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Has the U.S. motto become ‘In Nothing We Trust’?

February 5, 2016 at 6:20 PM EST
Only 19 percent of American trust the government to do the right thing most of the time, according to a recent Pew Research poll, down from 77 percent in 1964. This lack of trust isn’t limited to the government -- Americans today distrust everything from churches to public schools. Journalist Jeff Greenfield offers an essay on how we became a nation of doubters.
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JUDY WOODRUFF: Finally tonight, we pause for a PBS NewsHour essay.

Jeff Greenfield is a seasoned political journalist and author, and he shares his belief about the end of trust by Americans in this country’s institutions.

Greenfield has titled his essay “In Nothing We Trust.”

JEFF GREENFIELD, Journalist: It’s not exactly breaking news that we’re entering this political high season in the winter of our discontent.

The polls and the political rhetoric speak to a mood of anger, distrust, even outright betrayal. But take a look beyond the political realm, and you will find something that runs longer than the current campaign, and deeper than politics.

The unhappy fact is that Americans’ trust in just about all our institutions has been in a long, almost unbroken decline. Our trust in government? A Pew Research poll last November found that only 19 percent of us trusted the government to do what was right all or most of the time. That’s close to an historic low.

But the real story here is how long that distrust has been festering. Go back to 1964, when the U.S. was in the midst of a long period of economic growth, when the Cold War was easing, when a major civil rights bill had just been passed.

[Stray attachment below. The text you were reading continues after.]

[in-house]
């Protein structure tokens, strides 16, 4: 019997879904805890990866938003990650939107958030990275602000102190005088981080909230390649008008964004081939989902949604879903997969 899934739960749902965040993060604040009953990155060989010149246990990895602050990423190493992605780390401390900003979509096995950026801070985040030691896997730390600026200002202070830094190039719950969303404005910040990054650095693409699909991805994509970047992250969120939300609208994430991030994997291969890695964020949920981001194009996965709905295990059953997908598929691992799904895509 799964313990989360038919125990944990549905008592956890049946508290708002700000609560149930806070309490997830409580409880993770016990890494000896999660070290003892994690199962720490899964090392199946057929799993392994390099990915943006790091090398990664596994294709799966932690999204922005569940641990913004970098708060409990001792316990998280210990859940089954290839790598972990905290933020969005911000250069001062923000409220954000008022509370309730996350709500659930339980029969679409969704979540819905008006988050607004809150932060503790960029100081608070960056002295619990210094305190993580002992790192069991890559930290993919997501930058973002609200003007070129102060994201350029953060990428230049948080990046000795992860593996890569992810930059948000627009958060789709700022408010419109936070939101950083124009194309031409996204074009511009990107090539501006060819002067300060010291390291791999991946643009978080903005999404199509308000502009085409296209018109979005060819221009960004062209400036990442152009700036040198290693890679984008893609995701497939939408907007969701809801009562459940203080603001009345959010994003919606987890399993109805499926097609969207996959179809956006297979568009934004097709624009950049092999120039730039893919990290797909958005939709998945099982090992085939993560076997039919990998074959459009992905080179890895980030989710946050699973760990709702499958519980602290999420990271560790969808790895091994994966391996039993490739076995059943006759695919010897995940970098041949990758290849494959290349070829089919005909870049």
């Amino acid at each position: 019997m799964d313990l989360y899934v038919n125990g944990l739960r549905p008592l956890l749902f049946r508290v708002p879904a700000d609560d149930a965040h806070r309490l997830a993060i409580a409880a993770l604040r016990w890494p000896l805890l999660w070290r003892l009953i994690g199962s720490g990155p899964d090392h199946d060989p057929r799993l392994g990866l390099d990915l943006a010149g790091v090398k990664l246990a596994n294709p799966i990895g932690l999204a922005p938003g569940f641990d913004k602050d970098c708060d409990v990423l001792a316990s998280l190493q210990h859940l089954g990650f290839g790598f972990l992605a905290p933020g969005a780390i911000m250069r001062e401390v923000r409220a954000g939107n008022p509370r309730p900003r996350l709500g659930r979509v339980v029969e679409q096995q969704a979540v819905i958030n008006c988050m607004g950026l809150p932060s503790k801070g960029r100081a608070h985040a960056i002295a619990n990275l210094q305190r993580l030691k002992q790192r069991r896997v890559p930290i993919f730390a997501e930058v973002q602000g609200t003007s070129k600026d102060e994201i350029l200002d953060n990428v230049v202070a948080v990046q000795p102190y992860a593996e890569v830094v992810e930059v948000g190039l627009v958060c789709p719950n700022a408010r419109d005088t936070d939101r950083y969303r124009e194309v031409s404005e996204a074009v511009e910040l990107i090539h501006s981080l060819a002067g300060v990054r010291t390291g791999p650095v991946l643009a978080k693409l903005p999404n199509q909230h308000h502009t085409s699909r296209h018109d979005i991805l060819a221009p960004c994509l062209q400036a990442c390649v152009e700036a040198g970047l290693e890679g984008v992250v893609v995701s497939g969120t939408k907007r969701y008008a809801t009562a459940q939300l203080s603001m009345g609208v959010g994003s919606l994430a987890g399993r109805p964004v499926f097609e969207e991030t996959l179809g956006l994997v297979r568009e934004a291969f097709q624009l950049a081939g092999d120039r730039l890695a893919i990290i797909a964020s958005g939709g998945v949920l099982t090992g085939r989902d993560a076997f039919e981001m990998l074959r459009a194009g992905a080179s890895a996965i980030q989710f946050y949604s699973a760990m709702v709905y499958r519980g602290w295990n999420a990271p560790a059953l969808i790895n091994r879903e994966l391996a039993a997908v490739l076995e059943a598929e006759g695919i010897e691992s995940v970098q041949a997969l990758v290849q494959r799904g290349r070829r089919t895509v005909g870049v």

Back then, 77 percent trusted the government to do the right thing all or most of the time. A decade later, after a divisive war, racial and generational unrest, a president driven from office in scandal, the number had dropped to 36 percent. And in the four decades since, it has never hit 50 percent, not even in the surge of patriotism after 9/11.

That’s about 40 years’ worth of alienation from the government of, by and for people.

Well, OK, but that’s the government. We are a nation born in revolt, with a permanent skepticism about our leaders. But now look at our feelings about other major institutions, and the picture, painted by a series of Gallup surveys going back decades, finds a disturbingly similar pattern.

Our churches? Two-thirds of us had a lot of trust in our religious institutions back in 1973. Now barely 42 percent do. Banks? Trust has gone from 60 percent back in 1979 to 28 percent now. Our public schools? More than half were trusting at the end of the ’70s. Barely three in 10 are today.

Organized labor? Big business? The medical system? The presidency? All get low grades. And before you ask, 21 percent profess a lot of faith in television news, less than half the percentage that did so little more than 20 years ago.

Other than the military, the police, and small business, no institution commands the trust of a majority of us, and even those are less trusted than they once were.

Well, the question is, why? One obvious answer, there’s good reason for this mistrust. How confident should we be in banks after the financial meltdown, in our public schools, given the woeful marks our students get compared with other nations, in our religious leaders, given the criminal sexual behavior of those who’ve spoken in God’s name?

But we’re also living in a less innocent time. The press was strictly controlled in World War II. The failures, strategic and moral, in places like Iraq, are on full display. The private lives of politicians, once carefully concealed, are now matters of public speculation.

Movies that celebrated heroes of the church or finance now tell very different stories of greed and sin. And the media messengers who show us the feet of clay on those that stand on the pedestals, well, they are increasingly seen as carriers of a partisan agenda, or guilty of their own failures.

But, deserved or not, the lengthy disaffection that so many feel about so many important parts of our national life clearly puts a heavy burden on anyone asking for the trust of the citizenry. It may, indeed, reward those who seek power, not by offering to ease that disaffection, but to feed it.

And it’s worth asking, how does a nation thrive when, year after year, our motto is, in nothing we trust?

JUDY WOODRUFF: And you can find more of our essays online at PBS.org/NewsHour.

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